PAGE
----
was eager to take him from New York so they could execute him for a murder he
had committed in Oklahoma. I refused to release him so that he could be
executed in Oklahoma, but then the governor who replaced me in 1995 was able to
get New York to adopt the death penalty - and to prove New York really approved
of death as a punishment, he released the inmate from prison and sent him to
Oklahoma, where he was promptly executed.
On the night before he died, he left a note that was published in the New York
Post that said, "Tell Governor Cuomo I would rather be executed than to serve
life behind bars."
Because the death penalty was so popular during the time I served as governor,
I was often asked why I spoke out so forcefully against it although the voters
very much favored it. I tried to explain that I pushed this issue into the
center of public dialogue because I believed the stakes went far beyond the
death penalty itself. Capital punishment raises important questions about how,
as a society, we view human beings. I believed as governor, and I still
believe, that the practice and support for capital punishment is corrosive;
that it is bad for a democratic citizenry and that it had to be objected to and
so I did then, and I do now and will continue to for as long as it and I exist,
because I believe we should be better than what we are in our weakest moments.
(source: Guest Column, Mario Cuomo, New York Daily News)
Sunday Dialogue: The Death Penalty
The Letter to the Editor:
Re “An Indefensible Punishment” (editorial, Sept. 26):
The death penalty is not “immoral,” “grotesque” or “unjust.” Rather, it is a
just punishment that should be reserved for the grotesque and immoral crimes
that we hear and read about every day.
However, the administration of the death penalty is a different story. You
correctly state that it is subject to arbitrariness, discrimination and other
problems, including that mistakes are made.
The statistics do show that in our country a sentence of execution is more
frequently given to minorities and the poor in certain geographic regions. DNA
evidence has also proved that innocent people have been put on death row.
However, DNA can be used as both a sword and a shield. The same way that DNA
exonerates the innocent, it should condemn the guilty, but only with additional
safeguards, including eyewitness testimony, video surveillance and confessions
that are subject to judicial oversight to test their reliability.
Without indisputable video surveillance or DNA evidence together with other
forms of reliable evidence, a sentence of life imprisonment without the
possibility of parole should be applied instead of the death penalty.
ALAN SASH----Chappaqua, N.Y., Sept. 26, 2011
The writer is a commercial litigation lawyer.
Mr. Sash’s letter speeds right past the central issue. The problem with the
death penalty is not that we may be executing innocent people; notwithstanding
widespread concern about the Troy Davis case, we’re doing much better at
avoiding questionable executions with the help of DNA testing and multilevel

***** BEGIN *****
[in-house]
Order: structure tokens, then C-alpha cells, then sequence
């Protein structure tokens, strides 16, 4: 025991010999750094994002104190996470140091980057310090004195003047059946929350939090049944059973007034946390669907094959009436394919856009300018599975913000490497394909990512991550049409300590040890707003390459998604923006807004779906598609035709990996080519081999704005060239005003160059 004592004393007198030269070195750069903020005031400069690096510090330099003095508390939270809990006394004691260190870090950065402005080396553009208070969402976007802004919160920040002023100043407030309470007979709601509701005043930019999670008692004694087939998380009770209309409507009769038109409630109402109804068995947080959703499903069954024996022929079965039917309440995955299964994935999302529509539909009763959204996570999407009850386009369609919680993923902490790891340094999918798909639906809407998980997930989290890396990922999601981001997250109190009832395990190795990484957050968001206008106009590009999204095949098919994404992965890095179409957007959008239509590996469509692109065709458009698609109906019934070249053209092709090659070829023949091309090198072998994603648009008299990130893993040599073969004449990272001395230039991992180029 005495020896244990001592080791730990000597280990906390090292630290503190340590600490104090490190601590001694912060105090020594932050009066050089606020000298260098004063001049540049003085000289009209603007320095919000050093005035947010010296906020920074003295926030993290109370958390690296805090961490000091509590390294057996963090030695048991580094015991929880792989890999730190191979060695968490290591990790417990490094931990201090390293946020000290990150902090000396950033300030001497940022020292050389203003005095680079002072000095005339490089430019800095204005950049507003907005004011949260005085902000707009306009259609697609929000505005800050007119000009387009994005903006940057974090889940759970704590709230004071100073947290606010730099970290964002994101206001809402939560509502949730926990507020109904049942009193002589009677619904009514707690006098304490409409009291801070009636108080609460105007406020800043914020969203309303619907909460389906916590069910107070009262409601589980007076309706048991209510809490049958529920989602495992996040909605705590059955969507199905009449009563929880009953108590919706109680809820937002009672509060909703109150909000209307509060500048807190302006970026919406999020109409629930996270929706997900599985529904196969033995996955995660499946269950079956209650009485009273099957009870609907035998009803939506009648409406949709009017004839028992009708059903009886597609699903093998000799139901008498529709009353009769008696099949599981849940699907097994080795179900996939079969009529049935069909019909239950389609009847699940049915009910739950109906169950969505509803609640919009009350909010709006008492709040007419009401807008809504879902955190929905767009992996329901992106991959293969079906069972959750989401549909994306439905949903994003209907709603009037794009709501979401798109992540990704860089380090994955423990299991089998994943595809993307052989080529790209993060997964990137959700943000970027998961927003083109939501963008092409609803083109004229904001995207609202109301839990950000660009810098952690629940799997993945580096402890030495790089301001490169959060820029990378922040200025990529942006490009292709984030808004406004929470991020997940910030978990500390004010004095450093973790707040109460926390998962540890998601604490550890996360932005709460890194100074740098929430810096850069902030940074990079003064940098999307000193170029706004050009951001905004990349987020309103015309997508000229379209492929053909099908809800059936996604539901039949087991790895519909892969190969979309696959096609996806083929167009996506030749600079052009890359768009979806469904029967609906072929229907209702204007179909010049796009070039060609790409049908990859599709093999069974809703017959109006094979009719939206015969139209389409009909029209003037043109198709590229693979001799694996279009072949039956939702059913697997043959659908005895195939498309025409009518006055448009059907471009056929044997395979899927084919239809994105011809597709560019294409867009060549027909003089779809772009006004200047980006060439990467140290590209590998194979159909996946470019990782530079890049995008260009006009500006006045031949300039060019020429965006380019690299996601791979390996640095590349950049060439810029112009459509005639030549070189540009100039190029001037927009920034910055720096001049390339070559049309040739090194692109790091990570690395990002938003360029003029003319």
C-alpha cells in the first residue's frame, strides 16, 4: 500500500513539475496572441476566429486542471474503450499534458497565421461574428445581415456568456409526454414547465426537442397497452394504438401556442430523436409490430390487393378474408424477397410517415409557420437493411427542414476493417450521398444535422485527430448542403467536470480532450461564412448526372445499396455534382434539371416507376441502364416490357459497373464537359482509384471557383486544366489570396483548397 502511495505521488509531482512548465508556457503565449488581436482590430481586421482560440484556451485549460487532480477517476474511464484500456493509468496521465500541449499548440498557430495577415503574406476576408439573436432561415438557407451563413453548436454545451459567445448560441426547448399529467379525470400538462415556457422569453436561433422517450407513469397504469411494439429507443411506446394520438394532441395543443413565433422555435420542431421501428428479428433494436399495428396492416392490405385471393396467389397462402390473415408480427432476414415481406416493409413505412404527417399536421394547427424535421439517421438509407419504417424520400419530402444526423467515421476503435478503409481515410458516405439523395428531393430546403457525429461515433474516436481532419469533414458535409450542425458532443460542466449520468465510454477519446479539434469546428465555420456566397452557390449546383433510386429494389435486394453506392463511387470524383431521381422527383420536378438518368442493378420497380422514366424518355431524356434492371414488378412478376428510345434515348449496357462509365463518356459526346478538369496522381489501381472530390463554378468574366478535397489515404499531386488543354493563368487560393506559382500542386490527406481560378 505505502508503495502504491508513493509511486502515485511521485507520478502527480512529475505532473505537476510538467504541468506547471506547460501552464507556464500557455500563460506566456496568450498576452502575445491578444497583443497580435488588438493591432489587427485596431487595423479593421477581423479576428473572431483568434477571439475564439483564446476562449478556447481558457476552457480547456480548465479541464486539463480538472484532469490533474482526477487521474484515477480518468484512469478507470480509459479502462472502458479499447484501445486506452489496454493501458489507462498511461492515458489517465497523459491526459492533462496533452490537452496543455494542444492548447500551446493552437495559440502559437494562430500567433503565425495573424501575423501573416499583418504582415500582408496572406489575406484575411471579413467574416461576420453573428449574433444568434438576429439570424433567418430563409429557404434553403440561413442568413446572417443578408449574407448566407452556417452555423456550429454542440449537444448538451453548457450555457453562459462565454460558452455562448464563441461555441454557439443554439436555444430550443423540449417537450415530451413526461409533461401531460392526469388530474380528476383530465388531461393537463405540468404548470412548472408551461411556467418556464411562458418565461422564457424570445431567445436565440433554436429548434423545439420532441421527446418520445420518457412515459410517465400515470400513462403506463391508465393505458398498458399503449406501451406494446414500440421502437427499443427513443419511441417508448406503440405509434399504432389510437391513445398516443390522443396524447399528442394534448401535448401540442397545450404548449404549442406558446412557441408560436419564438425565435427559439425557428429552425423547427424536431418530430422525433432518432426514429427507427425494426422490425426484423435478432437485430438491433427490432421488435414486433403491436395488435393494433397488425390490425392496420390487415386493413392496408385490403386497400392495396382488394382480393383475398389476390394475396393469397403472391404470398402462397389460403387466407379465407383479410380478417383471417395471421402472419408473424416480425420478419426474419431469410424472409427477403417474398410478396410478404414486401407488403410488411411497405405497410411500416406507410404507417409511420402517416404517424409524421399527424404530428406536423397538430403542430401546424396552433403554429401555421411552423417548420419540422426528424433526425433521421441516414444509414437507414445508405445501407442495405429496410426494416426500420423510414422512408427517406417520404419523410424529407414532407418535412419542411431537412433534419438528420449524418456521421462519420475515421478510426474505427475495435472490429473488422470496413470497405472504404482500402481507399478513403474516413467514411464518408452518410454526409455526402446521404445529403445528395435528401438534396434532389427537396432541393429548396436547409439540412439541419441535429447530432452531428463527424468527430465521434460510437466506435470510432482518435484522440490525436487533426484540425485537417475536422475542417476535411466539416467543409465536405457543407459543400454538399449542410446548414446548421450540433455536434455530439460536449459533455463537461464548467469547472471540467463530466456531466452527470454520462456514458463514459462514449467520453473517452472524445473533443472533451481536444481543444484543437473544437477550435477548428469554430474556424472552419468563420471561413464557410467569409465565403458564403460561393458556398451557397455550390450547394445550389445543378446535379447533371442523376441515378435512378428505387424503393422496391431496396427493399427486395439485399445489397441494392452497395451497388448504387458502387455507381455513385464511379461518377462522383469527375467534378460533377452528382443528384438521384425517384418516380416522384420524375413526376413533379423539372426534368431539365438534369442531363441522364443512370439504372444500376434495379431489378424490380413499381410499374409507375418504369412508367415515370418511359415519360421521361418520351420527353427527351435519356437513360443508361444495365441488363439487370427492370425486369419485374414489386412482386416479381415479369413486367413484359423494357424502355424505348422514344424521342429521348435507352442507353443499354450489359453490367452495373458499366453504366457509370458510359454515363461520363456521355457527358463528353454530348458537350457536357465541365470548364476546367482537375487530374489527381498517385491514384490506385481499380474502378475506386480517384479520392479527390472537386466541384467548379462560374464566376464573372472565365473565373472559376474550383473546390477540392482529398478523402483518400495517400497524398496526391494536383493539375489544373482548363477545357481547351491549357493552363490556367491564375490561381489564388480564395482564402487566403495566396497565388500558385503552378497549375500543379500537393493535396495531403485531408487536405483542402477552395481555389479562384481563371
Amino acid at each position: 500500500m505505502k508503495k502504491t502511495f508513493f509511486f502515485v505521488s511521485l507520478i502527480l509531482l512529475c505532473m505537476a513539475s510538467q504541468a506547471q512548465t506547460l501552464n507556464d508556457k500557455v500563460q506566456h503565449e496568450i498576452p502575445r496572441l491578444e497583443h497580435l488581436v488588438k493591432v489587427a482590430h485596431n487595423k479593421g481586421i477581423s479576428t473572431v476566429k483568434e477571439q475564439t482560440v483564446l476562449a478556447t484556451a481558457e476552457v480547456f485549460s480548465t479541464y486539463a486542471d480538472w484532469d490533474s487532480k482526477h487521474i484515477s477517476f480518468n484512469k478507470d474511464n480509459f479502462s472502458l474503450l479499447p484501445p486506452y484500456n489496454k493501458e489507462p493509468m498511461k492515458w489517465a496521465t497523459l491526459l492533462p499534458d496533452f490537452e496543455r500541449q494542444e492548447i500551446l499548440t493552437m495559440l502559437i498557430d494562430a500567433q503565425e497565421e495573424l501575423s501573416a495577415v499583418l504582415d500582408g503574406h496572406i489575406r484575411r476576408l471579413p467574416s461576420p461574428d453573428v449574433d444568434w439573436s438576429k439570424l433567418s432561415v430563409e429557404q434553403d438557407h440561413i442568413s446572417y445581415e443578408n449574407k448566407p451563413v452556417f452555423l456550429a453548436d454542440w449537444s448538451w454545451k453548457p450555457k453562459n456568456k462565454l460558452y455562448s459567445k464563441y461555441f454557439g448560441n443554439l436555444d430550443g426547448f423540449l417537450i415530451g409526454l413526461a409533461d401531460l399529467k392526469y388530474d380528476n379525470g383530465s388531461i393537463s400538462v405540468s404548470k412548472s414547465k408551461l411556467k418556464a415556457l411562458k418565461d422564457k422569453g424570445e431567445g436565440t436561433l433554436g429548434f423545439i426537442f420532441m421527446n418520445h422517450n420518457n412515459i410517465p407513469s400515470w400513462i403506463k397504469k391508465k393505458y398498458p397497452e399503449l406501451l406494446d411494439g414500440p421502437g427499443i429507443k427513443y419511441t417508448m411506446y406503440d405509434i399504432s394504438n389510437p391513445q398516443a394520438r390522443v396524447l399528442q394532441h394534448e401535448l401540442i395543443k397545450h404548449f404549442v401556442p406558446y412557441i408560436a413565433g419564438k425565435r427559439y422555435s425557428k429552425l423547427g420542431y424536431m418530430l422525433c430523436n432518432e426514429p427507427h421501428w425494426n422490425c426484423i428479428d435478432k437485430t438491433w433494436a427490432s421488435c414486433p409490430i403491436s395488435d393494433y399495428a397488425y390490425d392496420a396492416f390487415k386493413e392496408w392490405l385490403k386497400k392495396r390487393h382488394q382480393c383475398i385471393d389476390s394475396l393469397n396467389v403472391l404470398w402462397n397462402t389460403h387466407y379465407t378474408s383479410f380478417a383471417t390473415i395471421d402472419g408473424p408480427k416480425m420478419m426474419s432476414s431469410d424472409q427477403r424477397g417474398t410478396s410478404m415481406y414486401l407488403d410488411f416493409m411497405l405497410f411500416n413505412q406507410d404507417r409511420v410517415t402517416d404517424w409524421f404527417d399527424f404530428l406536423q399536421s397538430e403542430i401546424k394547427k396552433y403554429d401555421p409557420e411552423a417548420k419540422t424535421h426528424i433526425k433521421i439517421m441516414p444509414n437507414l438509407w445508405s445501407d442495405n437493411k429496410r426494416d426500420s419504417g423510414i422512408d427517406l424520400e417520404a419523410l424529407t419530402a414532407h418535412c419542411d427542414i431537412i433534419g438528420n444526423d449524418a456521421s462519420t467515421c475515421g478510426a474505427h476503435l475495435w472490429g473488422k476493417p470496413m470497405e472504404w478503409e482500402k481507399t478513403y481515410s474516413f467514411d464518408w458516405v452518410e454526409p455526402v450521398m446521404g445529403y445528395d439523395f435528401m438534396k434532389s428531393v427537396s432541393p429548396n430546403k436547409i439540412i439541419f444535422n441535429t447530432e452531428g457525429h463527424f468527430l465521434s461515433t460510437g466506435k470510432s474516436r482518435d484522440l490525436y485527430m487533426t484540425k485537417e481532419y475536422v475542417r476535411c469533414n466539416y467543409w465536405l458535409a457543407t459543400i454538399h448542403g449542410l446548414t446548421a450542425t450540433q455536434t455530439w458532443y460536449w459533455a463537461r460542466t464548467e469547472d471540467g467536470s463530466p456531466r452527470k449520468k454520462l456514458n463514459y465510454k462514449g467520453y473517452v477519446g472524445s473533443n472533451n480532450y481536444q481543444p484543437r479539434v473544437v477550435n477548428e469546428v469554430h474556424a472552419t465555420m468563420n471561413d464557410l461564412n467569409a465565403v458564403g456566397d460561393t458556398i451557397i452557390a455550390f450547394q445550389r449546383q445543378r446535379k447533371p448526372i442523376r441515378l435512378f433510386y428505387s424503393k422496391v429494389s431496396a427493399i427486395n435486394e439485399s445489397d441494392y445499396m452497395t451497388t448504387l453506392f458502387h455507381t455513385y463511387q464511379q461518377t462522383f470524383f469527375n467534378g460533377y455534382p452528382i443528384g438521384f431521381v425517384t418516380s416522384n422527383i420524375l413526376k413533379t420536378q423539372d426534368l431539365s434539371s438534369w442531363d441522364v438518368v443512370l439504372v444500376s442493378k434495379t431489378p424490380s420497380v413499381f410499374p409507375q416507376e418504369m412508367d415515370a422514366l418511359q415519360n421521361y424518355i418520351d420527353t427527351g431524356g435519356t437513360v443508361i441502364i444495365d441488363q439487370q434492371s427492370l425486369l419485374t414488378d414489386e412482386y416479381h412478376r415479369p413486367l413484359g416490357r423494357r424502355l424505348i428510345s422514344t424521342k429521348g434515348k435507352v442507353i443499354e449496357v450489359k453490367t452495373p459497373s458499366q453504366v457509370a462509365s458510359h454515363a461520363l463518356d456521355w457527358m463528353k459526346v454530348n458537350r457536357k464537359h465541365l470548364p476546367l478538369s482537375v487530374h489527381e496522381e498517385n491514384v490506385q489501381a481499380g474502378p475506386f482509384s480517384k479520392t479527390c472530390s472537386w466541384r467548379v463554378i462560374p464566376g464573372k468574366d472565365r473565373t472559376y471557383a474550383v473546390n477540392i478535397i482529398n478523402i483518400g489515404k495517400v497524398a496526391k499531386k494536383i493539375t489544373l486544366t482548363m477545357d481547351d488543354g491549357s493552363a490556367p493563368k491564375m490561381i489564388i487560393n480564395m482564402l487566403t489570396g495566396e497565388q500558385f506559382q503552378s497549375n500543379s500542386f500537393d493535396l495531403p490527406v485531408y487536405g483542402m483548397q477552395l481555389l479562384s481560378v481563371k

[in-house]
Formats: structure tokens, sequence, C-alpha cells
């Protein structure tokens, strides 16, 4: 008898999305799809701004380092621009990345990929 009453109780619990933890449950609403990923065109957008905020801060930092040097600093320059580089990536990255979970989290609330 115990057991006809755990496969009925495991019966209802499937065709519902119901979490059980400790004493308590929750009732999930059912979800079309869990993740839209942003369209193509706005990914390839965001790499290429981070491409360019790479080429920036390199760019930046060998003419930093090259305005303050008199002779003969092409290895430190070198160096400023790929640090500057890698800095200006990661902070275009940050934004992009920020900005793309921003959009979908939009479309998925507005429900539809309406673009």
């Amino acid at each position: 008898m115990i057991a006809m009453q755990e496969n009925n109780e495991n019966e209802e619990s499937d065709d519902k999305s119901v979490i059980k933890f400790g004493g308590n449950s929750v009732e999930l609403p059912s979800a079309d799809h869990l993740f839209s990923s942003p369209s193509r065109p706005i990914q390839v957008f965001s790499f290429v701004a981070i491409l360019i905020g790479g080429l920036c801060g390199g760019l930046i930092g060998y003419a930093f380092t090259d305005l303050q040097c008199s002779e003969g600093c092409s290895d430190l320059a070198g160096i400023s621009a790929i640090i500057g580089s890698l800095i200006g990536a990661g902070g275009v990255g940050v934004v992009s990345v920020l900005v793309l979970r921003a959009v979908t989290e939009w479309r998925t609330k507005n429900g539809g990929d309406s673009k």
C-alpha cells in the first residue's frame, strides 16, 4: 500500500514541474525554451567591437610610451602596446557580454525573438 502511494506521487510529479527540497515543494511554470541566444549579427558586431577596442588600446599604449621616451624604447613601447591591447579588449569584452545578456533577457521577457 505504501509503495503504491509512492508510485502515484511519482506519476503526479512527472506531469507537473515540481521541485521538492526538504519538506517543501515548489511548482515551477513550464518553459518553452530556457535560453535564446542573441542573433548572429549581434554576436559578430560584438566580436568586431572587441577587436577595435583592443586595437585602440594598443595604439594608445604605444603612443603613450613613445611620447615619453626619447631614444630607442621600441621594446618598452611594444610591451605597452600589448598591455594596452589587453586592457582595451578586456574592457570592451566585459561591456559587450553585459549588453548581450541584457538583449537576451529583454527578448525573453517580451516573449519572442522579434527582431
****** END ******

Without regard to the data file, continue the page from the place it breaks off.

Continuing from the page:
review of the evidence and trial process.
The problem with the death penalty is not that it fails to provide effective
deterrence to serious crimes, or that botched executions are cruel and unusual.
The problem with the death penalty is that it’s just plain wrong for a
civilized society to kill people.
That’s why all our friends in the community of nations have abolished the death
penalty or no longer use it, and why China, Iran, North Korea, Yemen and Syria
continue to use it. Using it diminishes us as a country.
I’m a part-time circuit court judge, and I believe in law and order. But people
who commit our most heinous crimes should be removed from society for the rest
of their lives; they shouldn’t be killed.
L. PHILLIPS RUNYON III----Peterborough, N.H., Sept. 28, 2011
There are indeed crimes that demand the death penalty, when we can agree that a
murderer has forfeited his right to live in society, even a society of fellow
prisoners, and the state must end his life in the name of justice. But these
are not what Mr. Sash calls “the grotesque and immoral crimes that we hear and
read about every day” (are there moral crimes?). Rather, the death penalty
should be reserved for exceptional circumstances.
Even when a killer is guilty beyond any doubt, imprisonment should almost
always be the default penalty. There must be a compelling reason to justify
STEVE NELSON----Washington, Mass., Sept. 28, 2011
I support the death penalty. You cannot look at a crime like the brutal murder
of a mom and her two girls in a Connecticut home invasion and not think “those
responsible should die.”
In my former career as a military attorney, I both prosecuted and defended
hundreds of criminal cases, from first-degree murder to shoplifting. Proof
beyond a reasonable doubt is proof beyond a reasonable doubt. There is no
higher or better standard of proof.
There is nothing inherently difficult in proving that one human being killed
another. From a prosecutor’s standpoint, it can be harder to prove a bad-check
case than a murder case.
Finally, I am fed up with the idea that a defense counsel is incompetent if he
fails to present, after his client is found guilty, psychological testimony
about how sad and pathetic the defendant’s childhood was. The jury doesn’t
care. Its attitude is the same as mine: You committed a heinous crime. Now face
PAUL McBRIDE----Sacramento, Sept. 28, 2011
As with all human institutions, the criminal justice system suffers in various
degrees from corruption, incompetence and malfeasance. Even the most ardent